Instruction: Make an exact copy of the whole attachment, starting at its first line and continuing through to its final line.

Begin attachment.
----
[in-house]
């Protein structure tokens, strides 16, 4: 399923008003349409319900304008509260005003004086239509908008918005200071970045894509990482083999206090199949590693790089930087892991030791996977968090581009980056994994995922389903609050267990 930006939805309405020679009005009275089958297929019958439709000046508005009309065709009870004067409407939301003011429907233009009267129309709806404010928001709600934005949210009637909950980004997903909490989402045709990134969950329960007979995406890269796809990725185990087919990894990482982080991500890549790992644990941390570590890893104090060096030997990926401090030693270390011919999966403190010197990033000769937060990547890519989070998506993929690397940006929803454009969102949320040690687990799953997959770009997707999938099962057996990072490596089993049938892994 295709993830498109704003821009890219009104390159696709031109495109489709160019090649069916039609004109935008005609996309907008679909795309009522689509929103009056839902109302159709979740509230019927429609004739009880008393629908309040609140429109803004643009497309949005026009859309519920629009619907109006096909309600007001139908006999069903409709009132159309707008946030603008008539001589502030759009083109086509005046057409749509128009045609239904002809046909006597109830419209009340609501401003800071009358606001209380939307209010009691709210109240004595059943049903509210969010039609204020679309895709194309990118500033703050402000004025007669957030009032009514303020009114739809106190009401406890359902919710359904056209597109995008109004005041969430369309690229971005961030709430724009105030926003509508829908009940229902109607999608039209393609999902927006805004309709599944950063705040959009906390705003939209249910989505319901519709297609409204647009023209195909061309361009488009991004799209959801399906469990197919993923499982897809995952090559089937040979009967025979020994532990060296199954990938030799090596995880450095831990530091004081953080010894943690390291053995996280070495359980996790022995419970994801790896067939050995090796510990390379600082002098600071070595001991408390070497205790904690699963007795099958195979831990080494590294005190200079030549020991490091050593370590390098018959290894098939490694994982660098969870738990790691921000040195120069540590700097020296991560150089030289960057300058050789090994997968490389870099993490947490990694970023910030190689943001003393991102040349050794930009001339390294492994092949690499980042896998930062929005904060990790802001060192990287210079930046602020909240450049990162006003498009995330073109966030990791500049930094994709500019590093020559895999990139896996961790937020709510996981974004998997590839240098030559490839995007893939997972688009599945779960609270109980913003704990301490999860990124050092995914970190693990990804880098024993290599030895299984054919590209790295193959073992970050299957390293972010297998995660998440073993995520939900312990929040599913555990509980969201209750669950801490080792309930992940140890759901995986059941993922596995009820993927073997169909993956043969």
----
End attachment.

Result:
[in-house]
């Protein structure tokens, strides 16, 4: 399923008003349409319900304008509260005003004086239509908008918005200071970045894509990482083999206090199949590693790089930087892991030791996977968090581009980056994994995922389903609050267990 930006939805309405020679009005009275089958297929019958439709000046508005009309065709009870004067409407939301003011429907233009009267129309709806404010928001709600934005949210009637909950980004997903909490989402045709990134969950329960007979995406890269796809990725185990087919990894990482982080991500890549790992644990941390570590890893104090060096030997990926401090030693270390011919999966403190010197990033000769937060990547890519989070998506993929690397940006929803454009969102949320040690687990799953997959770009997707999938099962057996990072490596089993049938892994 295709993830498109704003821009890219009104390159696709031109495109489709160019090649069916039609004109935008005609996309907008679909795309009522689509929103009056839902109302159709979740509230019927429609004739009880008393629908309040609140429109803004643009497309949005026009859309519920629009619907109006096909309600007001139908006999069903409709009132159309707008946030603008008539001589502030759009083109086509005046057409749509128009045609239904002809046909006597109830419209009340609501401003800071009358606001209380939307209010009691709210109240004595059943049903509210969010039609204020679309895709194309990118500033703050402000004025007669957030009032009514303020009114739809106190009401406890359902919710359904056209597109995008109004005041969430369309690229971005961030709430724009105030926003509508829908009940229902109607999608039209393609999902927006805004309709599944950063705040959009906390705003939209249910989505319901519709297609409204647009023209195909061309361009488009991004799209959801399906469990197919993923499982897809995952090559089937040979009967025979020994532990060296199954990938030799090596995880450095831990530091004081953080010894943690390291053995996280070495359980996790022995419970994801790896067939050995090796510990390379600082002098600071070595001991408390070497205790904690699963007795099958195979831990080494590294005190200079030549020991490091050593370590390098018959290894098939490694994982660098969870738990790691921000040195120069540590700097020296991560150089030289960057300058050789090994997968490389870099993490947490990694970023910030190689943001003393991102040349050794930009001339390294492994092949690499980042896998930062929005904060990790802001060192990287210079930046602020909240450049990162006003498009995330073109966030990791500049930094994709500019590093020559895999990139896996961790937020709510996981974004998997590839240098030559490839995007893939997972688009599945779960609270109980913003704990301490999860990124050092995914970190693990990804880098024993290599030895299984054919590209790295193959073992970050299957390293972010297998995660998440073993995520939900312990929040599913555990509980969201209750669950801490080792309930992940140890759901995986059941993922596995009820993927073997169909993956043969």